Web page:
"Yes, and I her."
"Will that ever change?"
"Not as far as I can see."
"I... hope the two of you are happy."
"I hope we are as well," he said. We walked away, leaving words written in iron on the green stone floor.

Sunday, January 3, 2016

To See the Light

"It is very frustrating," Dragoneyes said, "trying to see light. What does that even mean?"
"You don't need it," Cassinder said.
"Of course I do. I need to know the True Name of light. Think of all the power it will give me. I will be able to cast illusions. I'll be able to cut down my enemies with focused beams. But, most importantly of all, I will be able to more effective use my enchanted eyes."
"You are powerful enough."
"No, I am not. There is an army outside these walls. Two armies, really. They threaten the lives of every person in the world. If I were strong enough to stop them, I would."
"You are strong enough to stop them. It just takes time."
"But... why would I want to wait? Why shouldn't I try to become stronger now, so I can save the world now."
I was the only other person in the room. I did't know what to say. But I did realize something about Dragoneyes.
He sat in a cloak of bright red, wearing eldritch rings he controlled by knowing True Names, He saw the world through eerie eyes stolen from an ancient creature. And he was perhaps the mightiest man ever to walk the world. But he was also young.
The gap in our age had never seemed to matter in the past. Sure I was three years his senior, but I had spent my life secluded in a Tower while he had witnessed court intrigue and wandered the countryside. But now, as I looked at someone who hadn't had a twentieth birthday, I realized that some part of him was still a child. He was impatient. He he hadn't put in the decades of study to become a Master at the Green Tower. He had never studied to gain wisdom to go with his knowledge. He wasn't ready to wield the power he had. He wasn't ready to carry the weight of the world. In fact, nobody is.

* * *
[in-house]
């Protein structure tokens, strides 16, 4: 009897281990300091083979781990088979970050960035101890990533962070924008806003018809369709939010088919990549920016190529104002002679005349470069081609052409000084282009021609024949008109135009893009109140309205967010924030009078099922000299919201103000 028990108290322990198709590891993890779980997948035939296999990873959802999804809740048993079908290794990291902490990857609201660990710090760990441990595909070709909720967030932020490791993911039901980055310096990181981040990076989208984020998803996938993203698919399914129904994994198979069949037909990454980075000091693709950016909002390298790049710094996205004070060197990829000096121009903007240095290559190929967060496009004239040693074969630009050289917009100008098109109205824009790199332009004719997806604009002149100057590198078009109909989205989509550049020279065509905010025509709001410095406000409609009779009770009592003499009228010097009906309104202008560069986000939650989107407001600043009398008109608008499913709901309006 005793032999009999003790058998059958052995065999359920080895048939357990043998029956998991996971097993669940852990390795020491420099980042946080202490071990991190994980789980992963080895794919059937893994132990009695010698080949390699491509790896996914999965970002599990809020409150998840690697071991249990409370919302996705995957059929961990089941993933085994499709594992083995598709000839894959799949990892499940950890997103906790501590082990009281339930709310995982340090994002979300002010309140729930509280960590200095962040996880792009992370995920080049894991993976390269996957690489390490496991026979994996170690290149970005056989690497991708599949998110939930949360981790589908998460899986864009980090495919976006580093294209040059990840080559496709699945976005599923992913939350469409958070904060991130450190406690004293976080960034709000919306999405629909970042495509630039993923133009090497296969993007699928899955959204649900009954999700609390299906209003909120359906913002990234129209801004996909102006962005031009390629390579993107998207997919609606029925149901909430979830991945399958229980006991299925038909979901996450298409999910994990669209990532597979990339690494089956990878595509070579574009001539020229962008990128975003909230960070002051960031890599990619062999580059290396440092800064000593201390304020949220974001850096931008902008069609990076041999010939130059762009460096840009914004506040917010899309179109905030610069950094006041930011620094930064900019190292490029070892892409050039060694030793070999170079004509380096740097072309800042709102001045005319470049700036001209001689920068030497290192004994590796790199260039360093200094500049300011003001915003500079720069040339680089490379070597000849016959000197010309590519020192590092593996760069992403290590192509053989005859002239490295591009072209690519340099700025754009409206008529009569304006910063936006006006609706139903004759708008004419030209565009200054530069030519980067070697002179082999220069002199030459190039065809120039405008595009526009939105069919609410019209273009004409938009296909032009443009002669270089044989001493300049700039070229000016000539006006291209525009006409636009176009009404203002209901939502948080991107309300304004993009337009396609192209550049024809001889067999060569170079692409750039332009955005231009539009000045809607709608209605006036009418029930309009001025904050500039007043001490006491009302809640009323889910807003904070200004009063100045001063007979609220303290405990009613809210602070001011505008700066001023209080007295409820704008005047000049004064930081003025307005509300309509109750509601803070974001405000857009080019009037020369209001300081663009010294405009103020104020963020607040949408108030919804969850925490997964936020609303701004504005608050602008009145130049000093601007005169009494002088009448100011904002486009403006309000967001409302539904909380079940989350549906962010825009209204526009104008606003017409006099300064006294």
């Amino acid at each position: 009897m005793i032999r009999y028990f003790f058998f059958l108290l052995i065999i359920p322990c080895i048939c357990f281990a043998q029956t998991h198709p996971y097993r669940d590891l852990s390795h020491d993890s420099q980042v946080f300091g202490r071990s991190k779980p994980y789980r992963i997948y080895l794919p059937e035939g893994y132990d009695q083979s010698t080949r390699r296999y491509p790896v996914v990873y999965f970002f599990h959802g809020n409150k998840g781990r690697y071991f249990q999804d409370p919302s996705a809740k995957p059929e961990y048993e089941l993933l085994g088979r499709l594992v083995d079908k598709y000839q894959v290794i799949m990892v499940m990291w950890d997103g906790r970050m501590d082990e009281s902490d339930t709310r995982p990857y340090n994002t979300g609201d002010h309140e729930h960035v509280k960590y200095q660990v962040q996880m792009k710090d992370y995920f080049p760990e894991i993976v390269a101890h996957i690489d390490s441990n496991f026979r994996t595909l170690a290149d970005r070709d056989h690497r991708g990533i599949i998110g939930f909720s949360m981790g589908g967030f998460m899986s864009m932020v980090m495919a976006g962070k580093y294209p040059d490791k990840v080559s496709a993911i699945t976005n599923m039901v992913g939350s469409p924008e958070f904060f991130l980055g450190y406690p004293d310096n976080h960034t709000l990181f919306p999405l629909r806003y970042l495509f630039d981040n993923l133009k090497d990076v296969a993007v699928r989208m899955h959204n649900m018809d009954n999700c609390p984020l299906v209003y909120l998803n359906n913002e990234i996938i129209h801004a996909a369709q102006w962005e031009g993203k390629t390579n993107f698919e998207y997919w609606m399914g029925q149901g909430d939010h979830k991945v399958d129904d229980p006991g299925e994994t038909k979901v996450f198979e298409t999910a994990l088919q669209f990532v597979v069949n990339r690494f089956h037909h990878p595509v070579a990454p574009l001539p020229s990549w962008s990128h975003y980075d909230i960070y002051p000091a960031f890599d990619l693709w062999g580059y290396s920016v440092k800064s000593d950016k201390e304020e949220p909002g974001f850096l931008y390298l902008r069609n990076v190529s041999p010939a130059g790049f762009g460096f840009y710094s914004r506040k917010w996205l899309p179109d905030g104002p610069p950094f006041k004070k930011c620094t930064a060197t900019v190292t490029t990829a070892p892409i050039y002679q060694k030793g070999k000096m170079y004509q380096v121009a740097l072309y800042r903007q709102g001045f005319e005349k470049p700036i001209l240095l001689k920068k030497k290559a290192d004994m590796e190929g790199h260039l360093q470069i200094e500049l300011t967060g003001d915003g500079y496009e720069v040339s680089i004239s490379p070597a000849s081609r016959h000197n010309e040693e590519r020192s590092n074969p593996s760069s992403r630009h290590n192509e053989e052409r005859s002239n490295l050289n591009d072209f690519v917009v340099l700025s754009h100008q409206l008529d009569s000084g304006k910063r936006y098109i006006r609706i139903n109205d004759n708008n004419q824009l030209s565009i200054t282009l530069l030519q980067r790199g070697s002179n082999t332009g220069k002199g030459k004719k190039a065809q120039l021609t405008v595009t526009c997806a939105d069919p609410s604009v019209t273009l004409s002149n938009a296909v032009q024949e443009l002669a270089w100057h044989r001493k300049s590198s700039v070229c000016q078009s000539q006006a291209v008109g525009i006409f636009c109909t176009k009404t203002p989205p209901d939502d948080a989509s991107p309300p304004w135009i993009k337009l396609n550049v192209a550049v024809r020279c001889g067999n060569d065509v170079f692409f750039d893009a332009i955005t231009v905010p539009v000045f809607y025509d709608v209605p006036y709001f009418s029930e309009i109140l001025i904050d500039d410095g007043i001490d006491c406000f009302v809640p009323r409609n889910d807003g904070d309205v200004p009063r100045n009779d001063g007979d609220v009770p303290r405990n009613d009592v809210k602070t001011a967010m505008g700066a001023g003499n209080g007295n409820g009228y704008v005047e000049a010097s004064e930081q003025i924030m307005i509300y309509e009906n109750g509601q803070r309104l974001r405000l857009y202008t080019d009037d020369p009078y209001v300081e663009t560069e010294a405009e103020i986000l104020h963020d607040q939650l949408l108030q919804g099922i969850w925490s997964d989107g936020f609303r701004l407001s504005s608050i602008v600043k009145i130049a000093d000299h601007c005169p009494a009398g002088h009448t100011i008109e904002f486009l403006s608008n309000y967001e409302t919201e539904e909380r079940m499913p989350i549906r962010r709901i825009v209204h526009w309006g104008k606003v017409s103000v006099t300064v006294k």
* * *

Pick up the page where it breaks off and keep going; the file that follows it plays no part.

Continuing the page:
Dragoneyes used the True Name of glass, and summoned a prism. He created lenses, and watched as light was bend and focus. "I'm beginning to understand," he said.
He was impressive. Amazing. He polished his glass into mirrors and bounced the light around the room, bending and focusing it, and spreading out the different colors. It reminded me why I had been so fascinated with the clever young foreigner I had met on my third day at the Tower.
I visited other parts of the Tower. I was confined to the building by order of the Physikers. It seemed I had hit my head during my fight with Terix, and that meant I was not at the height of my powers. I didn't feel any different, but they said that the effects of such an injury could easily last for several days.
So I whiled away my time. I read the history of the War of the White. When my ancestor Illiel had nearly brought down the Etoran Empire. I read about the Yellow Tower, and I read about the theory of color-changing potions. When I returned to Dragoneyes and Cassinder, the mage was writing on the walls, his hands leaving a white trail on the black stone of the chamber. He seemed to be making a diagram. "-so the focus would be..." Dragoneyes traced the path the light would take. "Aha! Here." The mage said a world, and the diagram became an array of perfectly aligned lenses and mirrors, focusing a ray of light directly into a mystical eye that had once belonged to a dragon.
The mage spoke a word. It was strange, and I had never heard it before, but I knew what it meant. He spoke it again with more force, and there was a brief flash. Soon, Dragoneyes' hand was glowing. "I think I've got it," he beamed. Pun intended.
"Not many could do that," my sister commented.
"Don't be ridiculous. No other person in the history of the world could have done that. I've learned the True Name of Light, and I still have time to get a nice dinner."
"And modest too," I commented.
"Well," Dragoneyes said, speaking to my sibling, "I think I did an excellent job."
"As I said. Not many could do that."
Dragoneyes and my sister whispered a few more lines of conversation.

Dragoneyes was knowledgeable, but not wise. He knew the True Name of air, and the powers it could bring, but he had not yet internalized those facts. He didn't appreciate that with enough practice, one could use the ability to pick up snatches of conversations. And as I eavesdropped upon the man I thought was my closest friend, as he spoke to my younger sister, I felt a rage building up inside me.